Well, the Redskins didn't make the playoffs last year and didn't make a coaching change. What other QBs were taken in the first round?

The New York Giants took Daniel Jones with the sixth pick, and the Redskins took Dwayne Haskins at 15. 

Hmmm.

For years, the idea of the Redskins on Hard Knocks seemed far fetched. Team president Bruce Allen is not particularly fond of the media or inside access for television cameras. Allen comes by that honestly, his father Hall of Fame coach George Allen liked to practice in complete secrecy. Like father, like son. And as much as HBO and the NFL can force a team to do Hard Knocks, if the team doesn't want to be a part of it, the access can be very limited. 

So, has that changed? Maybe. 

Oddsmakers have established the Redskins as the betting favorite to land on the show, with the Oakland Raiders and the Giants just behind them. Both the 'Skins and Giants have rookie QBs, but the reception around each rookie has been quite different. While generally, Washington fans are very excited about Haskins, the New York crowd seems non-pleased with Jones. 

The NFL rarely does things that upset the Giants, and in an offseason of turmoil for Big Blue, it's hard to see the team wanting the increased scrutiny of the documentary show. Between trading Odell Beckham, drafting Jones at six, and a series of odd quotes about Eli Manning's future, New York GM Dave Gettleman has become a national punch line. It seems highly unlikely Giants ownership wants their GM on national television, especially in an unguarded format like Hard Knocks, and usually, when Giants ownership wants something, they get their way. How many cold weather cities have hosted an outdoor Super Bowl again?

There's also the Raiders. 

Jon Gruden would be a star because he already is a star. The team traded for Antonio Brown, who is also a star. The Raiders would make great television.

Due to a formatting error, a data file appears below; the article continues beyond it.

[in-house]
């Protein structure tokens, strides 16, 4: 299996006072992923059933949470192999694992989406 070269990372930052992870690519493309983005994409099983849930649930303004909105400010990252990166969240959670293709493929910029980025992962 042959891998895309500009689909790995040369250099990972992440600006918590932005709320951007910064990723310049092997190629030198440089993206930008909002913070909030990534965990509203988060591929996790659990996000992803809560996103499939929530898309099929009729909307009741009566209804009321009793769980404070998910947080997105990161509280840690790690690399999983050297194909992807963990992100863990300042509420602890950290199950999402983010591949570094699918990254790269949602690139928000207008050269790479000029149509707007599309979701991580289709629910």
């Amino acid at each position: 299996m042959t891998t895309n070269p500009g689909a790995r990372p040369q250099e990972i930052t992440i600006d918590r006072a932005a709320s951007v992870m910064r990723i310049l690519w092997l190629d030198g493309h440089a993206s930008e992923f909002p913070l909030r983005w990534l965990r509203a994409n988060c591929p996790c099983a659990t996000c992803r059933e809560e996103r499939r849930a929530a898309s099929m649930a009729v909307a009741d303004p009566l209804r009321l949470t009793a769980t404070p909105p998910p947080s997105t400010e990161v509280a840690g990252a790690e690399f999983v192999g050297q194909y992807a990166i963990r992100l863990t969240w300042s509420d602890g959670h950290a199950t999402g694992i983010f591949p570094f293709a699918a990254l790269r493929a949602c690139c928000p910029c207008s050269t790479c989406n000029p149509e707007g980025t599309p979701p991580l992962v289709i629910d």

But wouldn't they rather go on Hard Knocks next season when the team moves to Las Vegas? How glitzy is that? There won't be a coaching change — Gruden is armed with a 10-year contract — and the team should be better as their three first-round draft picks will have a year of experience. The Raiders on Hard Knocks in 2020 seems like a slam dunk. 

The Lions and 49ers are also options, but less appealing. Detroit is a perennial also-ran, and San Francisco lacks sizzle. 

So back to the Redskins. 

The team would be appealing for HBO. Washington has a huge fan base across the country, and the television network is already familiar with the team's Richmond training camp setup. In 2015, HBO chronicled the Houston Texans' training camp, and that included a trip to Richmond for joint practices. Everybody remembers that trip. 

But if the Redskins didn't want Hard Knocks before, why is this time different? Oddsmakers think things have changed, and digging in, maybe they're right.

By all accounts, the 'Skins had an excellent 2019 NFL Draft. They added their quarterback of the future in Haskins, and aggressively traded back into the first round to grab Montez Sweat, a potential beast of a pass rusher. The team also signed Landon Collins this offseason to an $84 million contract, and have pieces in place for a Top 10 defense. Offensively, Adrian Peterson is going into the Hall of Fame and second-year RB Derrius Guice should return from a knee injury to push for carries. 

Maybe, just maybe, the Redskins are willing to let HBO inside their walls because they want to brag a little bit. 

In the weeks after the draft, Allen did appearances on ESPN's First Take along with a host of national radio interviews. Stephen A. Smith interviewing Bruce Allen was wildly unexpected, and it corresponds to a noticeable increase in accessibility with the Redskins front office boss. Allen has conducted more media availabilities this offseason than he had in the previous two years combined. 

For all the talk of dysfunction that gets thrown around at Redskins Park, the reality is quite different. At least on the football side. The team did fire a number of high ranking business executives late last year after employing them for less than a season. That was an ugly scene.

On the field, however, things have been fairly steady for years. The team is aggressively mediocre in the Jay Gruden era, which is more stable than the franchise has been for the last 25 years. And Gruden would be hysterical on Hard Knocks, along with Rob Ryan and Jim Tomsula. 

Maybe going on Hard Knocks will change the perception around the team that owner Dan Snyder calls all the shots. Maybe going on Hard Knocks will get fans excited for the Haskins era, and get those fans to buy tickets. FedEx Field was noticeably empty last year. Maybe none of it happens too. 

Despite being the betting favorite, it is far from certain the Redskins land on Hard Knocks later this summer. But there are reasons to believe maybe this could be the year.